As the organization begins to consider how to assess their current records environment, it is important to utilize vendor-neutral human resources who have hands-on expertise performing these detailed standardized assessments/evaluations and who understand various content/records management technologies that potentially can be utilized, or may be required, to establish a trustworthy environment addressing identified issues.

The assessment process must be thorough and include an examination of how records are received, stored, and managed for each major process, a review of the extent of organizational policies and procedures that need to be developed, and an assessment of the ability of the organization to embrace necessary change management. Additional detailed information on what should be incorporated in these assessments and what should be provided in the assessment report is documented in detail in ISO/TR 18829.

The next step is to address the identified issues. During this process, the organization needs to select the appropriate storage technology and retention management software and begin restructuring the electronic content to come into compliance with the organizational policies and procedures and subsequently configured in the retention management software. At the beginning of the restructuring process the organization should develop a ‘retention bridge’ to document the relationship between the updated record taxonomy and the retention policy(ies) and ensure the selected records management solution provides the ability to function utilizing an ISO/DTS 18759 Trustworthy storage solution.

This should be performed in a consistent fashion for each organizational activity that creates/manages electronic content ensuring all electronic records, along with ensuring system and application logging and reports are stored and maintained as appropriate. The importance of including the system and application logging and reporting is to enable the system administrators to review this information on a routine basis ensuring that any errors or issues are addressed expeditiously and that a log of the health of the system is maintained. While many of these steps seem simple and straightforward, it is important to remember that change management and policy and procedure development is critical as many of the required updates and changes will require updates to business processes along with using trustworthy storage technologies in many cases.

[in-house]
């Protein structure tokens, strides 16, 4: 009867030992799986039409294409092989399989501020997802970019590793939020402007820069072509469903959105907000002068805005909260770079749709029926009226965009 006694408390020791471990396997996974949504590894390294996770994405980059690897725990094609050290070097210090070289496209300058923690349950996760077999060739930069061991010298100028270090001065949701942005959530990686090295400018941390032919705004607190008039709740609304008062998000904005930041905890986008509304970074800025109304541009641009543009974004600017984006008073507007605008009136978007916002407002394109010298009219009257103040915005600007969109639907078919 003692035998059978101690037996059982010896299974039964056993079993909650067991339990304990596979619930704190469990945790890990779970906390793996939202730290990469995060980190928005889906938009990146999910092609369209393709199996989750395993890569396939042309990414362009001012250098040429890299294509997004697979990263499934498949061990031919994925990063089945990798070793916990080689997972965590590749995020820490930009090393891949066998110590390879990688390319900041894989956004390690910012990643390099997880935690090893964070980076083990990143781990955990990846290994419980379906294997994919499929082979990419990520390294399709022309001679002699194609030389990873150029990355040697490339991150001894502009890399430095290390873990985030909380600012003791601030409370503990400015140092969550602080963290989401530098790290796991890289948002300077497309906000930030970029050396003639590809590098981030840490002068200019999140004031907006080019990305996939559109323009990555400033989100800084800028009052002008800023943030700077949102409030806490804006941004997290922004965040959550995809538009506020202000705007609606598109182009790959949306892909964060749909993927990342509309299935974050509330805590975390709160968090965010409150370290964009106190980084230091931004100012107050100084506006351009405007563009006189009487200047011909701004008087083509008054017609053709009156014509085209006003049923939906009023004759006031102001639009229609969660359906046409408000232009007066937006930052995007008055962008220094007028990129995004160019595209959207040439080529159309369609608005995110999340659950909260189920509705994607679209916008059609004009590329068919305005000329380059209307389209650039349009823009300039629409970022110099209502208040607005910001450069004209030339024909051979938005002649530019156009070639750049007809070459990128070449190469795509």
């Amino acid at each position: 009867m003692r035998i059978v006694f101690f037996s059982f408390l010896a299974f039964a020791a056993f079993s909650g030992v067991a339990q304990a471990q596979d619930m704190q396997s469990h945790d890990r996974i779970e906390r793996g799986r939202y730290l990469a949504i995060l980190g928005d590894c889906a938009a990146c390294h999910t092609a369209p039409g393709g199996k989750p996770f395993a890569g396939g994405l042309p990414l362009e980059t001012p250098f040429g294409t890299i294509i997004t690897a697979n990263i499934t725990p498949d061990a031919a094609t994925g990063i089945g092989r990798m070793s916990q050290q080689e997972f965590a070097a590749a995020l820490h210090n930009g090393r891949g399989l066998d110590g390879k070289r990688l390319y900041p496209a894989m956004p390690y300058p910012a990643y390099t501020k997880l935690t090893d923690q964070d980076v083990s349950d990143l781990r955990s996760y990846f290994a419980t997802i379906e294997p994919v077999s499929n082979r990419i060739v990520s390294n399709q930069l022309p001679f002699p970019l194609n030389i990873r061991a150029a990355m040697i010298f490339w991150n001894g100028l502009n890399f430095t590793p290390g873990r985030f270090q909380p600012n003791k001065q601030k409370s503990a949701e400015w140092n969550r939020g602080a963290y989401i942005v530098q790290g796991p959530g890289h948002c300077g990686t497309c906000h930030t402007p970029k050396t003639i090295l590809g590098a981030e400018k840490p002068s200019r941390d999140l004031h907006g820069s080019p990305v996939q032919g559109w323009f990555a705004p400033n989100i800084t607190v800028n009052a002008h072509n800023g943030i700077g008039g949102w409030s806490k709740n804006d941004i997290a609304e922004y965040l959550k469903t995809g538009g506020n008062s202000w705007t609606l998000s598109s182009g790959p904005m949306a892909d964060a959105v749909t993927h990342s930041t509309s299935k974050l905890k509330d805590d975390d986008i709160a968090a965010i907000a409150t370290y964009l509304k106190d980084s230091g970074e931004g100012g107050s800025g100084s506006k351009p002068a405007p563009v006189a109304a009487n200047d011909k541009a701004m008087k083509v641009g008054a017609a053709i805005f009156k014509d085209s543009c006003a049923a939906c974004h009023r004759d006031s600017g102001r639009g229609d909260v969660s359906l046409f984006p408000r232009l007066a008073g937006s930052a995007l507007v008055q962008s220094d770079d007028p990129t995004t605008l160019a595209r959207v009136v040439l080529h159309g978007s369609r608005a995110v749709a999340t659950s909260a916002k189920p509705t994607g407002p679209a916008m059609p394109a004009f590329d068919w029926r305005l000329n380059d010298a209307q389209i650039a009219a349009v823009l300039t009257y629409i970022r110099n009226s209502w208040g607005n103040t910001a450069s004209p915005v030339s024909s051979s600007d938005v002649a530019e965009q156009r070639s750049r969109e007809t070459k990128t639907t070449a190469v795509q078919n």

The final aspect of these standardized assessments is to identify records related issues and develop/provide realistic ‘road-maps’ and actionable plans to enable the organization to address those identified issues and other areas that need to be addressed. Using ISO/TR 18829 – Accessing ECM/EDRM implementations—Trustworthiness is a key step to start the process of evaluating vulnerabilities to identify areas that need to be updated using the appropriate trustworthy records environment technologies components (this includes policies, procedures, storage solutions and records management software. Conducting these standardized assessments will be of value to any organization and has been shown to greatly assist securing and protecting critical records.

This article was developed by members of the WG2 – Trustworthy Content/Records Management standardization committee, which is part of the larger ECM Standardization Organization. The authors are Robert M. Blatt, President and Principal Consultant with Electronic Image Designers (EID), Inc.; Dr. Patricia C. Franks, Professor Emerita, San José State University; and Amitabh Srivastav, VP, Compliance & Governance, HELUX.

The ECM industry standard setting organization has responsibility to develop relevant standards, best practices, and technical reports in the electronic content/records management industry, is sponsored by the PDF Association, and includes ANSI accredited experts representing the US to the international standardization efforts (ISO) within TC/171 SC2 and TC/46 SC11.

The ECM standards organization consists of 3 working groups: WG2-Trustworthy Content/Records Management, WG1-Trustworthy Storage Technologies, and WG3-Information Capture. For more information or assistance on these topics, please contact Betsy Fanning, Program Director, ECM Standards Program at betsy.fanning@pdfa.org or Robert Blatt, WG1/WG2 Committee Chair at blatt@eid-inc.com.